|Between the outcome of the election and the departure of Petraeus, President Obama now has the chance to take full control of his foreign policy. The neocons also find themselves sitting on the outside looking in more so than at any time since the 1970s when they emerged as a group of hawkish ex-Democrats and embittered ex-Leftists who defected to Ronald Reagan.
Many neocons worked on Reagan’s presidential campaign in 1980 and were rewarded with prominent jobs on President Reagan’s foreign policy team, the likes of Elliott Abrams, Richard Perle, Paul Wolfowitz and Frank Gaffney. Though their influence ebbed and flowed over the 12 years of Republican rule, the neocons established themselves as a potent force in Washington policymaking. [...]
Iraq had long been on the neocon target list as a threat to Israel. The neocons also envisioned using occupied Iraq as a base for forcing “regime change” in Iran and Syria, with the ultimate goal of allowing Israel to dictate peace terms to its near-in enemies, Lebanon’s Hezbollah and Palestine’s Hamas. [...]
Though Obama upset the neocons by completing the military withdrawal from Iraq, he accepted their plan for an expanded war in Afghanistan, and he continued much of Bush’s “war on terror,” albeit without the name. [...]
Romney’s white paper chastised Obama for pulling out the 30,000 “surge troops” from Afghanistan by mid-2012 and conducting a gradual withdrawal of the remaining 70,000 by the end of 2014. Instead, Romney’s white paper argued that Obama should have followed the advice of field commanders like then-Gen. David Petraeus and made withdrawals either more slowly or contingent on U.S. military success. [...]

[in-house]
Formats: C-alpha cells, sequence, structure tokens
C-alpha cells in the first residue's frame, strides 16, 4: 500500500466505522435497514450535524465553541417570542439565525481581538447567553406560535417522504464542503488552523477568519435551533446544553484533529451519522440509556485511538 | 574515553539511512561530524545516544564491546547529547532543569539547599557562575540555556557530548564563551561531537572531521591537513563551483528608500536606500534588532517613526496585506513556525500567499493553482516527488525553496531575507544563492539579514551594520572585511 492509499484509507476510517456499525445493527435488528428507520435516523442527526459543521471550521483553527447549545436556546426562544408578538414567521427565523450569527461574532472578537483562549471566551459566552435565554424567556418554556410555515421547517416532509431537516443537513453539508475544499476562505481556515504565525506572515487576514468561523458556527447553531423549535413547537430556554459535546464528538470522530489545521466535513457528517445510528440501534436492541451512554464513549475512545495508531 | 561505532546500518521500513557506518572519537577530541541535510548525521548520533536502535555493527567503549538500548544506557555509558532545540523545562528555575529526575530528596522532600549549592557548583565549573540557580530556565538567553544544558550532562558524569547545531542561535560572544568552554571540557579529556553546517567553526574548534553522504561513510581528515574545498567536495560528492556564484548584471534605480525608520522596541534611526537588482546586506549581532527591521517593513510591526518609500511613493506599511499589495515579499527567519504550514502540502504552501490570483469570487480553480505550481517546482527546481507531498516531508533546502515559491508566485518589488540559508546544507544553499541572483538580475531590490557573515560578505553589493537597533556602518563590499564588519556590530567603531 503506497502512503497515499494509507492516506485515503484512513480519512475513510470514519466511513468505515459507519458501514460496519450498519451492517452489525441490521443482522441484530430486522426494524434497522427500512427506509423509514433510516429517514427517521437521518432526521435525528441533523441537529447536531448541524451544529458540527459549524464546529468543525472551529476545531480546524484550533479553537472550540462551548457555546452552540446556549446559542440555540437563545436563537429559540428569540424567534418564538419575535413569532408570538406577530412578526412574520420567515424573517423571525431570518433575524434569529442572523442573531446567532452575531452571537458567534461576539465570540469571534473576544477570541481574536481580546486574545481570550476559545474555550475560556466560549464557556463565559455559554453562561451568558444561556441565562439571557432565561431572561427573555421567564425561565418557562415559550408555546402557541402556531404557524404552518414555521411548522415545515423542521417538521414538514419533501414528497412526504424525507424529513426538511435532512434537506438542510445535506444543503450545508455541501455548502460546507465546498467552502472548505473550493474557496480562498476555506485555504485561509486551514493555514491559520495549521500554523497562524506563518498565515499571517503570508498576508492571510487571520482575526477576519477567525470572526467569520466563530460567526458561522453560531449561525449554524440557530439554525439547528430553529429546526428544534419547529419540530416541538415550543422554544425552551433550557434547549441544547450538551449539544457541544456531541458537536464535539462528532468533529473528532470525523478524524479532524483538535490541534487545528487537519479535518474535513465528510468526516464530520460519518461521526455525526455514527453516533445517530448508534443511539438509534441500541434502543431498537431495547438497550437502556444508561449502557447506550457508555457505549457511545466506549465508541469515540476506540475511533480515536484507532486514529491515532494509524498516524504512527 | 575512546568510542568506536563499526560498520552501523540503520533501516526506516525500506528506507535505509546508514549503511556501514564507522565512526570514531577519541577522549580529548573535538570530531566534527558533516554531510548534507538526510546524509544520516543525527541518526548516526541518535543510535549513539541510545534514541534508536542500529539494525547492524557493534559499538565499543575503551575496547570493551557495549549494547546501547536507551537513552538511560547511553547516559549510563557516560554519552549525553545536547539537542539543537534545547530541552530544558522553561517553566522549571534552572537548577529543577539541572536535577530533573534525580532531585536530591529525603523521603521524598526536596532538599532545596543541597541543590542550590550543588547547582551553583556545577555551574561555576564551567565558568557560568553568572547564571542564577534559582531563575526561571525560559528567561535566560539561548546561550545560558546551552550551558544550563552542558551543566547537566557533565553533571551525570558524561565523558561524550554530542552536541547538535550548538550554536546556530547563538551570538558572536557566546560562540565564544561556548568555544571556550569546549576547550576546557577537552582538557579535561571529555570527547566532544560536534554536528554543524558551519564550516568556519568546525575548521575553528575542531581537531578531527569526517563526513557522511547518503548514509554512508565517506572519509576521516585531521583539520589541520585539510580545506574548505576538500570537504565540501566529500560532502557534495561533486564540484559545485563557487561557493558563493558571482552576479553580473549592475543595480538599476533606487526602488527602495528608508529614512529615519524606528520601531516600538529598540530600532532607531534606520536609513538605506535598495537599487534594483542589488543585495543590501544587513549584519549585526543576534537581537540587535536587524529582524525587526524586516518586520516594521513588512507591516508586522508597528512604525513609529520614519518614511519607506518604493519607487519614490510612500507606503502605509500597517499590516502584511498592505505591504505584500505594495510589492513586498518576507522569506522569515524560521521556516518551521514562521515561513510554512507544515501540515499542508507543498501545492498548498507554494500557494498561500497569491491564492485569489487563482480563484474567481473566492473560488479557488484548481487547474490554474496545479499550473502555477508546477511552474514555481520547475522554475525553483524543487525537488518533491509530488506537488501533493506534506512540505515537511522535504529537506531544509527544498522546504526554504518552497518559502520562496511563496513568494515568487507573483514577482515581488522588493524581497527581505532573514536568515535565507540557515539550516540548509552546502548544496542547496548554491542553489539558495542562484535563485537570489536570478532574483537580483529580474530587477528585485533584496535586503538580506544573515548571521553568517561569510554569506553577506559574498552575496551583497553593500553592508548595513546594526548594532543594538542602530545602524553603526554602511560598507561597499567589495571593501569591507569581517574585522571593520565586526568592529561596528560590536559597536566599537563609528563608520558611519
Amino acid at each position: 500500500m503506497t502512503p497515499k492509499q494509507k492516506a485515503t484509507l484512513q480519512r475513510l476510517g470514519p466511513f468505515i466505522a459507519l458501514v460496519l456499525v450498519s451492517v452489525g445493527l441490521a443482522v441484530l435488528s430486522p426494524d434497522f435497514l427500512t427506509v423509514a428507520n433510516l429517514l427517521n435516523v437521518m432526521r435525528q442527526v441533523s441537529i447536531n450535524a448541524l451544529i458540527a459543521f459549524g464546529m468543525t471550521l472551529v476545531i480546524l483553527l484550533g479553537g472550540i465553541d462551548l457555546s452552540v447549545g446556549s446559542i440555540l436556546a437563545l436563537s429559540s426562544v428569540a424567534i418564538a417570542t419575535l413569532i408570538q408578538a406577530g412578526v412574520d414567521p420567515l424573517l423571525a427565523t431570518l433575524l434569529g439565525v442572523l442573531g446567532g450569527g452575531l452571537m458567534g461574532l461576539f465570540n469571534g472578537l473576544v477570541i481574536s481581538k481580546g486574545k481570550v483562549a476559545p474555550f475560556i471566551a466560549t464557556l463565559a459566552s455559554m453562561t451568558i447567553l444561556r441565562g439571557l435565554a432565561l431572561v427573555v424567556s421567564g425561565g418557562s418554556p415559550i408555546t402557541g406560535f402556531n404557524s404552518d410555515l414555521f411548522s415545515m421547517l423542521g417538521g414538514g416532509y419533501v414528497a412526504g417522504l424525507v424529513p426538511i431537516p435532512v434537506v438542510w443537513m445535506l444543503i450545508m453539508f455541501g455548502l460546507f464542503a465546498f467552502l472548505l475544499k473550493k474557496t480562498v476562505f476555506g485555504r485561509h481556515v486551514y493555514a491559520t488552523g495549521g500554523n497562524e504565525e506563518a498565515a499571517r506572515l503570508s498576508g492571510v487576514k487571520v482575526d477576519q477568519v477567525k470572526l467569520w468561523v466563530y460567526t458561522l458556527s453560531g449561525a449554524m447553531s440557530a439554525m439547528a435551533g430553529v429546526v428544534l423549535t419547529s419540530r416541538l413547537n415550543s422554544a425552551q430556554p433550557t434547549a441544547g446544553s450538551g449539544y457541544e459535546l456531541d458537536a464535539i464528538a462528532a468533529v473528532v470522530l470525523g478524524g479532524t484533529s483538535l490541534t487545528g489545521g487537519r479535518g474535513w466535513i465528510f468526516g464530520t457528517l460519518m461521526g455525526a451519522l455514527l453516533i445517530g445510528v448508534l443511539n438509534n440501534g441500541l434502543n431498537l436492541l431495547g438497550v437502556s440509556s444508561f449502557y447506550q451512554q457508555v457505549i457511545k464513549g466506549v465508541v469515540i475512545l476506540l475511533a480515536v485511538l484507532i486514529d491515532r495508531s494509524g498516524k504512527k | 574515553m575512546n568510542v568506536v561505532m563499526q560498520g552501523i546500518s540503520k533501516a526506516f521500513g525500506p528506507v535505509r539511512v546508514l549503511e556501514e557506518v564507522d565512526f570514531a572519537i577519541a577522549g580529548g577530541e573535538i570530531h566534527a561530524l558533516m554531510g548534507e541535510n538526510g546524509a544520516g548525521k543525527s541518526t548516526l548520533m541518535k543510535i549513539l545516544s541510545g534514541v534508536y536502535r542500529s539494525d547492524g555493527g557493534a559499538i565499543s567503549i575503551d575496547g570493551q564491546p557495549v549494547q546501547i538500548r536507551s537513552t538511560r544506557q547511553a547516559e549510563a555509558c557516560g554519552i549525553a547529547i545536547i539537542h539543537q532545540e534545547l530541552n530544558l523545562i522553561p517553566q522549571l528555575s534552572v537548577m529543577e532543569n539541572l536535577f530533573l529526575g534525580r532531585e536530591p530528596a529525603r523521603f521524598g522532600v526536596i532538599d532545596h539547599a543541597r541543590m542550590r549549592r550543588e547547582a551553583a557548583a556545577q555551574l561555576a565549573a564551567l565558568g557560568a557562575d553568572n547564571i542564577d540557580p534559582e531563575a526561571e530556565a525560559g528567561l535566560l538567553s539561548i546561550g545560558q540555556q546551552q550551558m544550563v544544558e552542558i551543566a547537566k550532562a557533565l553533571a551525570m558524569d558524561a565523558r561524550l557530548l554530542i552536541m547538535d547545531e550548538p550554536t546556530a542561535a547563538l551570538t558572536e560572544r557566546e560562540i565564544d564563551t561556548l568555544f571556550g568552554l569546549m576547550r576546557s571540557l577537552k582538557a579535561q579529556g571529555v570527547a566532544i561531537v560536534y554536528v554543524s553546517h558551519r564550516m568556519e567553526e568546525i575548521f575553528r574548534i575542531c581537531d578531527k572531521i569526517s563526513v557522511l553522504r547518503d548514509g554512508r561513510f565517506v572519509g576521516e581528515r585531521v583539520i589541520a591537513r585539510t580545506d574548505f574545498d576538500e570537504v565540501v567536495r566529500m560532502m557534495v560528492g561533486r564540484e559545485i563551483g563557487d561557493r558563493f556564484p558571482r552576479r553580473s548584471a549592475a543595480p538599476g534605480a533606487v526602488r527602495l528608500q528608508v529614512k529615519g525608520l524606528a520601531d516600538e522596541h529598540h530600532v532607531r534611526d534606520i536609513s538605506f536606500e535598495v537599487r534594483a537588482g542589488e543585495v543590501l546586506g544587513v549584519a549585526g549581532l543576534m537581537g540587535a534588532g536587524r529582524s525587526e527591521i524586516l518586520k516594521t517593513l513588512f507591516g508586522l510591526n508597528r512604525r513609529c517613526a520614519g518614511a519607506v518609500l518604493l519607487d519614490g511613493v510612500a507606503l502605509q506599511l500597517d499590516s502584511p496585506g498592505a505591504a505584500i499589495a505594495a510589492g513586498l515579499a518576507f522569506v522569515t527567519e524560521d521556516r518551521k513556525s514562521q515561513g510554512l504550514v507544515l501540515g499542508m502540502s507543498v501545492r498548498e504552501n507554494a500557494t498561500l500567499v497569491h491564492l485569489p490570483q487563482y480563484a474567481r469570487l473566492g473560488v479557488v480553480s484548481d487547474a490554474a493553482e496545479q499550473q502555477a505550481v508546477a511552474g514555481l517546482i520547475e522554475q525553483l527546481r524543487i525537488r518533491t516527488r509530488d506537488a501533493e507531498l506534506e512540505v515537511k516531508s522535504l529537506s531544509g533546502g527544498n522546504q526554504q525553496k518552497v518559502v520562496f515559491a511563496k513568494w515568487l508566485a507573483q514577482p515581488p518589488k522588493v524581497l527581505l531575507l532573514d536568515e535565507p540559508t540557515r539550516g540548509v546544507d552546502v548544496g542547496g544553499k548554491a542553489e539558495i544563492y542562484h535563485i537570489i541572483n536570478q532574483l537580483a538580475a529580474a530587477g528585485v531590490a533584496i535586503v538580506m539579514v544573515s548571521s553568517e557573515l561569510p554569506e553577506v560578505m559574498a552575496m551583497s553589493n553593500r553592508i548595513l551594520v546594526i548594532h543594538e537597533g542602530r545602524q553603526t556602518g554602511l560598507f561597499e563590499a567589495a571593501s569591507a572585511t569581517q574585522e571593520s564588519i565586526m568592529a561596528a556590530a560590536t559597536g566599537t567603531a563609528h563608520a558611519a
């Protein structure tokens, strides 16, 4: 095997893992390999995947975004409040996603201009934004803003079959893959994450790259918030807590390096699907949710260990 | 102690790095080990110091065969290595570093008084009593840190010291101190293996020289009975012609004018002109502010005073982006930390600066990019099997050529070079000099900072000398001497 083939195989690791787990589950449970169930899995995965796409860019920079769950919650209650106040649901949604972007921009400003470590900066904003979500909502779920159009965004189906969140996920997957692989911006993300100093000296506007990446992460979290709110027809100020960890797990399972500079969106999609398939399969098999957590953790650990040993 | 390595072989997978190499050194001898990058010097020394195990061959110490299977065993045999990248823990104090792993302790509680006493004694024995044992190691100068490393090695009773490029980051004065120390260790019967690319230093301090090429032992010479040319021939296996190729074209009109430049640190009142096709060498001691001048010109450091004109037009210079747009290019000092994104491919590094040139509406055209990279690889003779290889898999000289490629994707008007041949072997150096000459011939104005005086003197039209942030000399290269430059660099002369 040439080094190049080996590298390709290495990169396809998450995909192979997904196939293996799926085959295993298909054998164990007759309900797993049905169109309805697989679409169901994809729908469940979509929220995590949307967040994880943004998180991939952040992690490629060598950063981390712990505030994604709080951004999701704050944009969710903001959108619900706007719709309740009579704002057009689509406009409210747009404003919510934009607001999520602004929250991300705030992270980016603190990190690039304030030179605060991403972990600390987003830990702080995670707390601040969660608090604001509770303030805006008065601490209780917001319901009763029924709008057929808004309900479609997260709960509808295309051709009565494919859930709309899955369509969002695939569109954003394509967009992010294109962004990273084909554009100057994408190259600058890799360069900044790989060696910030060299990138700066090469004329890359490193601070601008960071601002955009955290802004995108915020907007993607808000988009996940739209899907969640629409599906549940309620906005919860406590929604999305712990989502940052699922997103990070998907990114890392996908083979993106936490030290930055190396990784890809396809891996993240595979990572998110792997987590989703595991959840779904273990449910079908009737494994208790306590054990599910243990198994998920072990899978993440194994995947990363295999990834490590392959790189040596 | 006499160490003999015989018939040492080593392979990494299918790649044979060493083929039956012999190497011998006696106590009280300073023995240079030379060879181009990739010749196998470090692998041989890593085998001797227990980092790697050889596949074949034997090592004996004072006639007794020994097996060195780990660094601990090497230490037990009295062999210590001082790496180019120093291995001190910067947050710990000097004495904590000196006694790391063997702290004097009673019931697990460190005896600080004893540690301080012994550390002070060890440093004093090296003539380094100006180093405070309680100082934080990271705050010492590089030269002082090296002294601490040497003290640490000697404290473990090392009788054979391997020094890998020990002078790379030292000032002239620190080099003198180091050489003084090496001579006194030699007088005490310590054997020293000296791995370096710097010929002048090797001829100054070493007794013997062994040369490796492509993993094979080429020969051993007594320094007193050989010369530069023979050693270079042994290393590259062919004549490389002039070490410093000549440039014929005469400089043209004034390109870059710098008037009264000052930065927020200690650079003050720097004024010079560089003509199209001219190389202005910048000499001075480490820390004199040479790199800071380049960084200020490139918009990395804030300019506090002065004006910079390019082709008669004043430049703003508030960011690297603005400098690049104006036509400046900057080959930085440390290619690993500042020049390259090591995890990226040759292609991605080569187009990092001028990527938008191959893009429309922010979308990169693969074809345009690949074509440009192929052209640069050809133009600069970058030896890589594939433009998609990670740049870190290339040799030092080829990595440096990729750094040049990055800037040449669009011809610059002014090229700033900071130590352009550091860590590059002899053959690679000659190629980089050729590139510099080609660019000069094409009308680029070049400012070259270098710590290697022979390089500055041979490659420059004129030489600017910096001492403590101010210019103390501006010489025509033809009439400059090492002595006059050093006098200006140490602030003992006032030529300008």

Now, the neocons are left with no major foothold within the Executive Branch.
But no need for tears. The neocons still retain their lucrative niches at prominent think tanks, as talking heads on TV and on influential op-ed pages.
Blast from the Past. At Daily Kos on this date in 2003—Financial parity in sight:
|Republicans have always outspent Democrats. It is by sheer force of the Democratic message that we have been able to remain competitive against the GOP financial juggernaut.
(Which is why we have been hurting as the Dems have lost their message...)
But all things being financially equal, Democrats are more than able to compete and win against the best the GOoPers can throw at us (witness Landrieu and Blanco in Louisiana).
On today's Kagro in the Morning show, we wrap up the discussion of the history, mechanics and procedure behind the "constitutional option" for Senate rules reform. Yes, it's been used before! Last year, even! But first, a welcome diversion from Greg Dworkin, who brought us the usual collection of fascinating news clips detailing Republican cluelessness, unskewing, and general fear of reality. Added bonus: a critique of Jonathan Bernstein's critique of the "talking filibuster" solution.